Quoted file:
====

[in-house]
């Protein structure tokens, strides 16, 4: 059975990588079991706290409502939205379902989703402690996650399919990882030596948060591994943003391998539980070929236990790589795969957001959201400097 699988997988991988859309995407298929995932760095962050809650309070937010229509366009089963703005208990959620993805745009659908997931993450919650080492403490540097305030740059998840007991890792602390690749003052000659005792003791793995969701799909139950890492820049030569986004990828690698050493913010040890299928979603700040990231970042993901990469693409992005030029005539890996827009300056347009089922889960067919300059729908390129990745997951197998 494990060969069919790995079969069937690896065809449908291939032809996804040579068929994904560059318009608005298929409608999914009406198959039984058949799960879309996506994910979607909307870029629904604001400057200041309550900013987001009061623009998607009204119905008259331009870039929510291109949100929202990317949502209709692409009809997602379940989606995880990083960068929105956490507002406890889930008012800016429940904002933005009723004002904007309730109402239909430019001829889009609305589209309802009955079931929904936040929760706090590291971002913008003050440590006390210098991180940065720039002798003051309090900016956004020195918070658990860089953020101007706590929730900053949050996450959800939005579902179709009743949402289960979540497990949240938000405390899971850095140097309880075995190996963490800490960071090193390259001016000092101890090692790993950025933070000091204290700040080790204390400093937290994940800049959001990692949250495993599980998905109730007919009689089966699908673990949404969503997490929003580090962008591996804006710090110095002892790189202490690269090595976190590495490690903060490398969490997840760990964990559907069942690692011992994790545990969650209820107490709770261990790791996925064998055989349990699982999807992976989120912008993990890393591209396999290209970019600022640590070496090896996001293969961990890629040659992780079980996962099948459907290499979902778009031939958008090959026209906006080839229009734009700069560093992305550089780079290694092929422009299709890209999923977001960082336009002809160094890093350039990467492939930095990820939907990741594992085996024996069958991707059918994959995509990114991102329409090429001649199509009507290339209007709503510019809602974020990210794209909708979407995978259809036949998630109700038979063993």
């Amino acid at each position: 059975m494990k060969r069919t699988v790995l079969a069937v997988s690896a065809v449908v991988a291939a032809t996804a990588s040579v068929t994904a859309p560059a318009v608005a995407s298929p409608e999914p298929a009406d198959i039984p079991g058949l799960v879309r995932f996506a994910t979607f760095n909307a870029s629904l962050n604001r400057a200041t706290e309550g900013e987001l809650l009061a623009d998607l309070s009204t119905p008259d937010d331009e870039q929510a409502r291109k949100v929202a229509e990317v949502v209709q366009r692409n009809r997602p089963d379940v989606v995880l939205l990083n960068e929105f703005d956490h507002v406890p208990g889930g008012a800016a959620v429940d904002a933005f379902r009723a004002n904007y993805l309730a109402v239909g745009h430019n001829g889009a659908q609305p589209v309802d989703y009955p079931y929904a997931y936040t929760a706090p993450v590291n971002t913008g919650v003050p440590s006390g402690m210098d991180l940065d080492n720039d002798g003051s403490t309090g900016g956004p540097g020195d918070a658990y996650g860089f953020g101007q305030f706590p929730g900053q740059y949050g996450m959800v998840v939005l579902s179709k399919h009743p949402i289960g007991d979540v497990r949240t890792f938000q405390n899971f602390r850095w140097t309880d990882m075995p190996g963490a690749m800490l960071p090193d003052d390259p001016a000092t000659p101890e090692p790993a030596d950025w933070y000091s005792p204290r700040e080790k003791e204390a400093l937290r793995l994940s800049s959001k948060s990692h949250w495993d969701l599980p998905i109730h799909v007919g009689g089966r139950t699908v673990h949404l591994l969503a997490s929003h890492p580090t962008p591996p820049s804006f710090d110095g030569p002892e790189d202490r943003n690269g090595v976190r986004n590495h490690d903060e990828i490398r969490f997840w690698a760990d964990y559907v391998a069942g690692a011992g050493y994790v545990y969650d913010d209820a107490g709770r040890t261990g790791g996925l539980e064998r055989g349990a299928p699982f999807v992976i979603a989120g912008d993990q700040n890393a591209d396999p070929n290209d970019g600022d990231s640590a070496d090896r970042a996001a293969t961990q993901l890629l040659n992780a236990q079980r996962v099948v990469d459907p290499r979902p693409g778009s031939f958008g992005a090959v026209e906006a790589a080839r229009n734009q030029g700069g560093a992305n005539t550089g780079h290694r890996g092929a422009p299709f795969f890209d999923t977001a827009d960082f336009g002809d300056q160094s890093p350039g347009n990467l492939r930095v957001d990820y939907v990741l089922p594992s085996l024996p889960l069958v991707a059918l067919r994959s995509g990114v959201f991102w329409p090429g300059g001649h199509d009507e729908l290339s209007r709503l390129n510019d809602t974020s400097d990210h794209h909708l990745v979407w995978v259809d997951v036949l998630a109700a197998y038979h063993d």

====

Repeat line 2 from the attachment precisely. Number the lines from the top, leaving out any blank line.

């Protein structure tokens, strides 16, 4: 059975990588079991706290409502939205379902989703402690996650399919990882030596948060591994943003391998539980070929236990790589795969957001959201400097 699988997988991988859309995407298929995932760095962050809650309070937010229509366009089963703005208990959620993805745009659908997931993450919650080492403490540097305030740059998840007991890792602390690749003052000659005792003791793995969701799909139950890492820049030569986004990828690698050493913010040890299928979603700040990231970042993901990469693409992005030029005539890996827009300056347009089922889960067919300059729908390129990745997951197998 494990060969069919790995079969069937690896065809449908291939032809996804040579068929994904560059318009608005298929409608999914009406198959039984058949799960879309996506994910979607909307870029629904604001400057200041309550900013987001009061623009998607009204119905008259331009870039929510291109949100929202990317949502209709692409009809997602379940989606995880990083960068929105956490507002406890889930008012800016429940904002933005009723004002904007309730109402239909430019001829889009609305589209309802009955079931929904936040929760706090590291971002913008003050440590006390210098991180940065720039002798003051309090900016956004020195918070658990860089953020101007706590929730900053949050996450959800939005579902179709009743949402289960979540497990949240938000405390899971850095140097309880075995190996963490800490960071090193390259001016000092101890090692790993950025933070000091204290700040080790204390400093937290994940800049959001990692949250495993599980998905109730007919009689089966699908673990949404969503997490929003580090962008591996804006710090110095002892790189202490690269090595976190590495490690903060490398969490997840760990964990559907069942690692011992994790545990969650209820107490709770261990790791996925064998055989349990699982999807992976989120912008993990890393591209396999290209970019600022640590070496090896996001293969961990890629040659992780079980996962099948459907290499979902778009031939958008090959026209906006080839229009734009700069560093992305550089780079290694092929422009299709890209999923977001960082336009002809160094890093350039990467492939930095990820939907990741594992085996024996069958991707059918994959995509990114991102329409090429001649199509009507290339209007709503510019809602974020990210794209909708979407995978259809036949998630109700038979063993």